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Showing posts from April, 2017

The Classics Book Tag.

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Jillian has tagged me for the The Classics Book Tag, which I thought looked rather fun, so here are my answers.... An over-hyped classic you really didn’t like: 'The Paliser Novels' by Anthony Trollope. I wouldn't go so far as to say they're "over-hyped" and I do appreciate people love them, but, aside from Can You Forgive Her? and The Eustace Diamonds I really didn't like them.
Favourite time period to read about?: I do have a particular liking for books set in pre-Victorian times, say mid-18th Century to early 1830s. This was about the time of the Industrial Revolution, but the books I like largely (not entirely) ignore that aspect. The actual effects of the Industrial Revolution, the social novels that is, tended to come in the 1840s and it's not that I don't like those, I positively do, but the mid-18th Century - early 1830s seem simpler times, a time when, though the changes were occurring, the country wasn't ravaged by industry and rampant…

Chapters XXXVIII - XL of The Pickwick Papers by Charles Dickens.

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Last month we were left with a wee cliffhanger: why has Mr. Winkle gone to Bristol of all places, and will Sam Weller find him?

Chapter XXXVIII How Mr. Winkle, When He Stepped Out Of The Frying-Pan, Walked Gently and  Comfortably Into The Fire
The chapter begins,
The ill-starred gentleman who had been the unfortunate cause of the unusual noise and disturbance which alarmed the inhabitants of the Royal Crescent in manner and form already described, after passing a night of great confusion and anxiety, left the roof beneath which his friends still slumbered, bound he knew not whither. The excellent and considerate feelings which prompted Mr. Winkle to take this step can never be too highly appreciated or too warmly extolled. ‘If,’ reasoned Mr. Winkle with himself—‘if this Dowler attempts (as I have no doubt he will) to carry into execution his threat of personal violence against myself, it will be incumbent on me to call him out. He has a wife; that wife is attached to, and dependent on him.…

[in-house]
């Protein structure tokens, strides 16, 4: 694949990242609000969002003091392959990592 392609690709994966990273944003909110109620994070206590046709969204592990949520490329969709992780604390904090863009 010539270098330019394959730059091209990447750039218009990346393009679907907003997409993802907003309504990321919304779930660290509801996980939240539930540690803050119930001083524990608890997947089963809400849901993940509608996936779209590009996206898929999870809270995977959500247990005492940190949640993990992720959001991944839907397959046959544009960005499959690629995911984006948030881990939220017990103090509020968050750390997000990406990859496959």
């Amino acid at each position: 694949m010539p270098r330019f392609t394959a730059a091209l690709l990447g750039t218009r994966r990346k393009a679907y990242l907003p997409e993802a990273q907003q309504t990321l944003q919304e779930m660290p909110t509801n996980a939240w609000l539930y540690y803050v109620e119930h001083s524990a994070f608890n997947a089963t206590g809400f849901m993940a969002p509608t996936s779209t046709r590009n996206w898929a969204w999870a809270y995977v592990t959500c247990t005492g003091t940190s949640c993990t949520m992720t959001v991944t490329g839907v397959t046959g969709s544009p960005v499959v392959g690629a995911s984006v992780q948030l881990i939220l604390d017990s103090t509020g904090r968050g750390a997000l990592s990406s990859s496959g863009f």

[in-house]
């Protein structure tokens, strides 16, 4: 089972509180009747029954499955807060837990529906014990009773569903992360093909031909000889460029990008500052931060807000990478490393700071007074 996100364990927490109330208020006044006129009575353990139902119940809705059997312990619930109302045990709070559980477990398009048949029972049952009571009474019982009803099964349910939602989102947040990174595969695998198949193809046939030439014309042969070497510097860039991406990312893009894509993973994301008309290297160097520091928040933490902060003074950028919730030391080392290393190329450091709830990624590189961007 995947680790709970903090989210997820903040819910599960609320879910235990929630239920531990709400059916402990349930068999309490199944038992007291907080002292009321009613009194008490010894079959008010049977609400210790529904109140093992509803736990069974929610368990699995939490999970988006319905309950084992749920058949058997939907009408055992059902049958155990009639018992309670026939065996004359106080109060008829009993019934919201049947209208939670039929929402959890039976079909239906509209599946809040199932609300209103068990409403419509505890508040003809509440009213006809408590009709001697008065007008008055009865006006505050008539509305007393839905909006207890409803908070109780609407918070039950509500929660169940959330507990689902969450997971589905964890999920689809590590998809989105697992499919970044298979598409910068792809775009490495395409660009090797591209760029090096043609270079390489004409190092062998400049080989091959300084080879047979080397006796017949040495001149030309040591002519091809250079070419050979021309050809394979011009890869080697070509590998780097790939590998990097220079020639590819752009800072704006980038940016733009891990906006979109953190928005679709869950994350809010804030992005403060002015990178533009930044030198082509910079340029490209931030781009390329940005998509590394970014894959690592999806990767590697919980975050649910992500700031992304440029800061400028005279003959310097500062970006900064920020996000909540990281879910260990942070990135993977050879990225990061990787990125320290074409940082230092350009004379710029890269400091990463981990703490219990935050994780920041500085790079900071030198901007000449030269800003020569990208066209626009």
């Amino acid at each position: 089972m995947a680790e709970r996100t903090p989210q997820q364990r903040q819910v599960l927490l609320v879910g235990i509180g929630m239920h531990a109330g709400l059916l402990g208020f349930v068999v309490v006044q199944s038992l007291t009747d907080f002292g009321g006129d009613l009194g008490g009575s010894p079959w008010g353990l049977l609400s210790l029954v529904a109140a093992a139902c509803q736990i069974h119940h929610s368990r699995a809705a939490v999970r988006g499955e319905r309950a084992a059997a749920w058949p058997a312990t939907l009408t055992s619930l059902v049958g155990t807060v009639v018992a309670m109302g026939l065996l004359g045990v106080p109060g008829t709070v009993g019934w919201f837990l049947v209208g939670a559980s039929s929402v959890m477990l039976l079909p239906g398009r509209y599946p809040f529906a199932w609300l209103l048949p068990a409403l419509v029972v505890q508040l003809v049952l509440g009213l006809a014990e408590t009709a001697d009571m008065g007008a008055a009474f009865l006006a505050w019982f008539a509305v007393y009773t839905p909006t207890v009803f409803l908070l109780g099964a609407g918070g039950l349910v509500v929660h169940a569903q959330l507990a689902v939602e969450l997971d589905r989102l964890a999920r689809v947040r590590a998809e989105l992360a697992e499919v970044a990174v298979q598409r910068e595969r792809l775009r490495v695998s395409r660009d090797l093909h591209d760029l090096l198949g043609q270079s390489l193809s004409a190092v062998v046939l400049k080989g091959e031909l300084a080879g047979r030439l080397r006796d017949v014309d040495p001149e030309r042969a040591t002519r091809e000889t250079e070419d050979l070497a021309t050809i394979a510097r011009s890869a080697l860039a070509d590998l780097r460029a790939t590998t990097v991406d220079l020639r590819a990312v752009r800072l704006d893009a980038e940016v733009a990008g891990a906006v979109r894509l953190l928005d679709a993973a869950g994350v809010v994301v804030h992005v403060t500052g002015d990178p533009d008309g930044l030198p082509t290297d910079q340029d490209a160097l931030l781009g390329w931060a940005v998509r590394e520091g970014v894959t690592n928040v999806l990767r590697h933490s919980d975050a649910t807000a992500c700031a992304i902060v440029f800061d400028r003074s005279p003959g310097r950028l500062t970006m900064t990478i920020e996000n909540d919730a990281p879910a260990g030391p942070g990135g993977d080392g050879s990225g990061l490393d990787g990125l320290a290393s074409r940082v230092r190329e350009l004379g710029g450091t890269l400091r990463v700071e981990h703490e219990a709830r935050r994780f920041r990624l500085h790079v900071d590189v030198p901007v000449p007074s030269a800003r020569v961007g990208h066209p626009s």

The Diary of a Farmer's Wife (1796 - 1797).

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The Diary of a Farmer's Wife is an absolutely gorgeous book I've been meaning to read for about two years now. This is the diary of Anne Hughes, a married woman in her 20s at the end of the 18th Century living, it's thought, in Herefordshire (on the English border with Wales) near Chepstow (which is in Wales). Kilvert's Diary by Francis Kilvert, interestingly enough, was partly set in roughly the same area some 75 years later. The book itself is somewhat of a mystery: the story goes that a young girl, Jeanne Keyte, was sent from her home in Gloucestershire to Herefordshire to be a companion for her cousin. There she met Mary Anne Thomas née Hughes, the daughter of Anne Hughes, who would read her mother's diary to Jeanne. Jeanne, very taken by it, transcribed it and some thirty or forty years later and in 1937 published it as a serial in the Farmers Weekly
However, the Anne Hughes' Diary research team who have been unable to find any evidence of the "lonel…

The Happy Tag.

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I saw this very lovely meme at Jillian's: you write what makes you happy under the titles 'Books', 'Words', 'Movies / Television', 'Fictional Characters', 'Scents', 'Songs', and 'Miscellaneous'. This came at just the right time: I'm thoroughly fed up with the General Election (campaigning has barely even started!) and this gave me a much needed opportunity to dwell on the positives! So, here are some of the things (for I'm bound to have forgotten a few) that make me happy...
B҉ooks 


The Worm Forgives the Plough by John Stewart Collis ✯ The Wind in the Willows by Kenneth Grahame ✯ The Diary of a Provincial Lady by E. M. Delafield ✯ Jean Santeuil by Marcel Proust ✯ The Pillow Book of Sei ShōnagonThe Warden by Anthony Trollope ✯ A Midsummer Night's Dream by William Shakespeare ✯ The Darling Buds of May by H. E. Bates ✯ Little Women by Louisa May Alcott ✯ The Diary of a Country Parson 1758 - 1802 by James Woodforde ✯

The Parson of the Parish by Anthony Trollope.

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The Parson of the Parish is the fifth essay in Anthony Trollope's 1866 Clergymen of the Church of England, Trollope's essays on the Church of England first published anonymously and serialised in the The Pall Mall Gazette from November 1865 to January 1866. Trollope begins by defining what a parson is, and what he not: The word parson is generally supposed to be a slang term for the rector, vicar, or incumbent of a parish, and, in the present day, is not often used without some intended touch of drollery, - unless by the rustics of country parishes who still cling to the old world. But the rustics are in the right, for of all terms by which clergymen of the Church of England are known, there is none more honourable in its origin that that of parson.... Parsons were so called before rectors or vicars were known, and in ages which had heard nothing of that abominable word incumbent. A parson proper, indeed, was above a vicar, - who originally was simply the curate of an impersona…